3. RQL (ditto, above). From dark shadow to bright horizon, the dynamic range of this warm light caused me to pay attention and notice its beauty.

4. RQL (ditto, above). Looking to the west where the bright sun of late spring was reflecting off the vast lake beyond the beach, the golden light called out for a photo in recognition of the abundant luminosity and strong shadows.

5. RQL (ditto, above). Here looking south as the early evening light to the west lit up the marram grass, the occasion seemed out of the ordinary and warranted a photo, not so much for sharing or documenting, but rather as simple call (of the beauty) and response (from the photographer).

6. Recording the waterline; a data point. Looking north the high water of Lake Michigan can be seen as the single steel stake marks last year’s protective fencing to help hold the sand from eroding and migrating away from the dune. Before 2019 the waterline had been lower, leaving more space between steel stake and the waves of the waterline.

7. Wondering at the curious blue-gray of the surf-polished stone disk. The strong light showed this smooth surface to good advantage, inviting me to pick it up to admire and what is more, to take a photo to celebrate the small joy at finding this token of the glaciers long-ago and the lake of today.

8. Artistic tableau, found not made. The significance that called out to be noticed was the intersection of bird foot, dog foot, human foot all lit by the low angle of the evening sun near the horizon and reflecting off the sky overhead as well as the undulating lake that extended to the horizon.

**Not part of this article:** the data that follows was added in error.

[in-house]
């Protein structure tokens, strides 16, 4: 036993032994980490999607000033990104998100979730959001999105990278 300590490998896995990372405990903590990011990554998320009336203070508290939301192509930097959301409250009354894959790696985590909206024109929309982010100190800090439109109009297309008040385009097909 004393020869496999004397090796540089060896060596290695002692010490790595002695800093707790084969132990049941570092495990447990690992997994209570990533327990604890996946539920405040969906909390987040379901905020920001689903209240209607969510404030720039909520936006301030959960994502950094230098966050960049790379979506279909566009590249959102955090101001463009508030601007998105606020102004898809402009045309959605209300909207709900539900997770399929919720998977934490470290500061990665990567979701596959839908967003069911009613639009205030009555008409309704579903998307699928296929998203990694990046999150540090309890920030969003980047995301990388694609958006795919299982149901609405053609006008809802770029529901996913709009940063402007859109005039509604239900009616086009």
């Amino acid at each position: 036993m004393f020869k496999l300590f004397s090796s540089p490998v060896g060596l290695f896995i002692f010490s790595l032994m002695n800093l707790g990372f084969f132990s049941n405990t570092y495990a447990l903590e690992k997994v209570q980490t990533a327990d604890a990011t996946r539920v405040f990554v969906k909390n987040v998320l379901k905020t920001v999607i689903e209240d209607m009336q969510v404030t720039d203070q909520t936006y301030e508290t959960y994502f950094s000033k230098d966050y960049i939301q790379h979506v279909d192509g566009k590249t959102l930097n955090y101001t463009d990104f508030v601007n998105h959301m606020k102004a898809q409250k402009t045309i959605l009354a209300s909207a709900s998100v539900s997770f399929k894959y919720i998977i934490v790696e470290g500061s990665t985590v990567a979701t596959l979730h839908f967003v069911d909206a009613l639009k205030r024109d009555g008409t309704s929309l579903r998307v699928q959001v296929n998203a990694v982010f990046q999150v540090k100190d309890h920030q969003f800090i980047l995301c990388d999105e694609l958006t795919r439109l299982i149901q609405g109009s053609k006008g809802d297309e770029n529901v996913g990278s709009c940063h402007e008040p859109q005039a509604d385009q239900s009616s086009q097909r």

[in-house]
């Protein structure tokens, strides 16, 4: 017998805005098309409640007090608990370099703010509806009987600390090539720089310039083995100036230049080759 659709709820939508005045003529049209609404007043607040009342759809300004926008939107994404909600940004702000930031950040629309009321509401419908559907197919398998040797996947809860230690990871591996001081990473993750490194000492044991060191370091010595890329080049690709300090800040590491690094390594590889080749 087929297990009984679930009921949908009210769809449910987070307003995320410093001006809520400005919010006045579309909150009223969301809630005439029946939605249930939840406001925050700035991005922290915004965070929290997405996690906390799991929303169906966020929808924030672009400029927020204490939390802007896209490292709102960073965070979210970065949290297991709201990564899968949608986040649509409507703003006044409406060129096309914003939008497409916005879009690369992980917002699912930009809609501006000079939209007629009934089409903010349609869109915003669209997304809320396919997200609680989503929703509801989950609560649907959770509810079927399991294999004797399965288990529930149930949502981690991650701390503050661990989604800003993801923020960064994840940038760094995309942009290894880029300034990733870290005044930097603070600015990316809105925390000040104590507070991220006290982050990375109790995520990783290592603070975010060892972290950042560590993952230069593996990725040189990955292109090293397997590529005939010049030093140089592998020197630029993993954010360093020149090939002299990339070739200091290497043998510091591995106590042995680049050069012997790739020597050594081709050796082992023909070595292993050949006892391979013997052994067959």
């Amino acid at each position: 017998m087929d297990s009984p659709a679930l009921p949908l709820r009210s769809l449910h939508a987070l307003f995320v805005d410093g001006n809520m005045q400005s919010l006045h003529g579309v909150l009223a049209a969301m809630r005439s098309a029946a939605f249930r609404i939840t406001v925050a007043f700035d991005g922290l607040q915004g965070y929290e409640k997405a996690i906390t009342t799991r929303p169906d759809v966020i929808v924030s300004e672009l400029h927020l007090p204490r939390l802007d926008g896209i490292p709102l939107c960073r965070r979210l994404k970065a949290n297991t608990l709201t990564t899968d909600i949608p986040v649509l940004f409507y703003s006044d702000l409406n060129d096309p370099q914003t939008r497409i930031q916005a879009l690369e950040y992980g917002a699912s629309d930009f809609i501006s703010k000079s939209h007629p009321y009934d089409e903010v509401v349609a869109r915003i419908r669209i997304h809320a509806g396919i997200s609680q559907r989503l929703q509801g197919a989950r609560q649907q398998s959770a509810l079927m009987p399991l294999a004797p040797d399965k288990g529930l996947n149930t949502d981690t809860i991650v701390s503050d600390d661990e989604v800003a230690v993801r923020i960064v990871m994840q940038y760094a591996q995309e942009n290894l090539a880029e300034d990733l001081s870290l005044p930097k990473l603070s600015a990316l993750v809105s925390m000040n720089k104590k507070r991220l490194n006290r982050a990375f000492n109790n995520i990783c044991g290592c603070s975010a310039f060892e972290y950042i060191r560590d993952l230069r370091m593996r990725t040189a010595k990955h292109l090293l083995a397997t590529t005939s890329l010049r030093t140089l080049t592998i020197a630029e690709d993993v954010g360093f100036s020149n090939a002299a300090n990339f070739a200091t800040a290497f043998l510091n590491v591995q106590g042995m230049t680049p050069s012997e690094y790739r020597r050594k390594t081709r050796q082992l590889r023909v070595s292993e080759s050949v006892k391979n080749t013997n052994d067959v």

9. Simple visual pleasure: glistening beach stones, moving surf on the sand, majestic view to the horizon.

10. Storyteller: neat pile of shovels recently put to use to dig a channel in the sand to allow the water in view from the small lake to reach the big lake that is out of view. The composition was meant to lend itself to illustrating the periodic work of opening the channel to regulate the small lake’s level.

11. Immersive view: by combing the adjacent view of shovels with this overlapping view of the big lake, the stitched panorama will give a wider viewing experience to tell the story of the channel digging task.

12. Reportage: absent family can see a familiar place of summer, but now with the conditions of springtime, before the trees are clothed in dense leaves.

13. RQL: the last of the sunset paints the sky dramatically.

14. RQL (ditto, above). At this moment the sun’s rays light up the marram grass in the foreground for a brief period.

15. Technical play: experimenting with exposure setting to give truer-to-life colors.

16. Memento: quick record to share with family and friends from a morning walk.